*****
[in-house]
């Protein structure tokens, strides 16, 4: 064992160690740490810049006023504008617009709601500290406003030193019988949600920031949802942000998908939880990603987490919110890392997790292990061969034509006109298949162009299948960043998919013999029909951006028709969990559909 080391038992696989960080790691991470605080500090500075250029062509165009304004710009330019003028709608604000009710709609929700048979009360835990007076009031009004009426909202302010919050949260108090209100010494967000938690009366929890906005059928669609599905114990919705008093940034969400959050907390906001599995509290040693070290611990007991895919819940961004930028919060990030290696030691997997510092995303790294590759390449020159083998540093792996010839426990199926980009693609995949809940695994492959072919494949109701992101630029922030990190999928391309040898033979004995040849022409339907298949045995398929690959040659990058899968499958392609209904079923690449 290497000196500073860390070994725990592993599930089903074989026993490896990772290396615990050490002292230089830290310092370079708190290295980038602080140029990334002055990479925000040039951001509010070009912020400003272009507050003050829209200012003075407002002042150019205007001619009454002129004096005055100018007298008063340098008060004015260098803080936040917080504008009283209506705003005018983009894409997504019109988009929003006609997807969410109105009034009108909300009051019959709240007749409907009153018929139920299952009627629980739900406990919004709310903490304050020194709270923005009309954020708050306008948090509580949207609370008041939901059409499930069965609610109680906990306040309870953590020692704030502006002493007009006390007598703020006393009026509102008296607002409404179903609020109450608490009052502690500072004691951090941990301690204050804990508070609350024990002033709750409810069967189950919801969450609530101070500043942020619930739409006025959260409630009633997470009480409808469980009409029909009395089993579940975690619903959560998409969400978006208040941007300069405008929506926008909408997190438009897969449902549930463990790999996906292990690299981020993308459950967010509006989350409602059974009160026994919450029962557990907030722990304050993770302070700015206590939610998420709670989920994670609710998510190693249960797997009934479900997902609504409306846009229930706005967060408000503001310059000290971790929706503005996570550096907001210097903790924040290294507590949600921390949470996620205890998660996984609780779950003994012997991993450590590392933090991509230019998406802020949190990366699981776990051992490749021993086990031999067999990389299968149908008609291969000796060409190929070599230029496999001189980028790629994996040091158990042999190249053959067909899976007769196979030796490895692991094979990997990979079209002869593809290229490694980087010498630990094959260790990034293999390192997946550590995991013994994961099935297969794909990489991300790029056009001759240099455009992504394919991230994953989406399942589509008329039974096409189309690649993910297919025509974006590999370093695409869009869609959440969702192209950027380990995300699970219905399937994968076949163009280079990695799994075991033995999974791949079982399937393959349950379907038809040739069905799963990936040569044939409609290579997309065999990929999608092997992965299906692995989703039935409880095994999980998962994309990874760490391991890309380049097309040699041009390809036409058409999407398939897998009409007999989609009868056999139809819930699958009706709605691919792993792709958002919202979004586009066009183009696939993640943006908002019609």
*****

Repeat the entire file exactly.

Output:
[in-house]
């Protein structure tokens, strides 16, 4: 064992160690740490810049006023504008617009709601500290406003030193019988949600920031949802942000998908939880990603987490919110890392997790292990061969034509006109298949162009299948960043998919013999029909951006028709969990559909 080391038992696989960080790691991470605080500090500075250029062509165009304004710009330019003028709608604000009710709609929700048979009360835990007076009031009004009426909202302010919050949260108090209100010494967000938690009366929890906005059928669609599905114990919705008093940034969400959050907390906001599995509290040693070290611990007991895919819940961004930028919060990030290696030691997997510092995303790294590759390449020159083998540093792996010839426990199926980009693609995949809940695994492959072919494949109701992101630029922030990190999928391309040898033979004995040849022409339907298949045995398929690959040659990058899968499958392609209904079923690449 290497000196500073860390070994725990592993599930089903074989026993490896990772290396615990050490002292230089830290310092370079708190290295980038602080140029990334002055990479925000040039951001509010070009912020400003272009507050003050829209200012003075407002002042150019205007001619009454002129004096005055100018007298008063340098008060004015260098803080936040917080504008009283209506705003005018983009894409997504019109988009929003006609997807969410109105009034009108909300009051019959709240007749409907009153018929139920299952009627629980739900406990919004709310903490304050020194709270923005009309954020708050306008948090509580949207609370008041939901059409499930069965609610109680906990306040309870953590020692704030502006002493007009006390007598703020006393009026509102008296607002409404179903609020109450608490009052502690500072004691951090941990301690204050804990508070609350024990002033709750409810069967189950919801969450609530101070500043942020619930739409006025959260409630009633997470009480409808469980009409029909009395089993579940975690619903959560998409969400978006208040941007300069405008929506926008909408997190438009897969449902549930463990790999996906292990690299981020993308459950967010509006989350409602059974009160026994919450029962557990907030722990304050993770302070700015206590939610998420709670989920994670609710998510190693249960797997009934479900997902609504409306846009229930706005967060408000503001310059000290971790929706503005996570550096907001210097903790924040290294507590949600921390949470996620205890998660996984609780779950003994012997991993450590590392933090991509230019998406802020949190990366699981776990051992490749021993086990031999067999990389299968149908008609291969000796060409190929070599230029496999001189980028790629994996040091158990042999190249053959067909899976007769196979030796490895692991094979990997990979079209002869593809290229490694980087010498630990094959260790990034293999390192997946550590995991013994994961099935297969794909990489991300790029056009001759240099455009992504394919991230994953989406399942589509008329039974096409189309690649993910297919025509974006590999370093695409869009869609959440969702192209950027380990995300699970219905399937994968076949163009280079990695799994075991033995999974791949079982399937393959349950379907038809040739069905799963990936040569044939409609290579997309065999990929999608092997992965299906692995989703039935409880095994999980998962994309990874760490391991890309380049097309040699041009390809036409058409999407398939897998009409007999989609009868056999139809819930699958009706709605691919792993792709958002919202979004586009066009183009696939993640943006908002019609």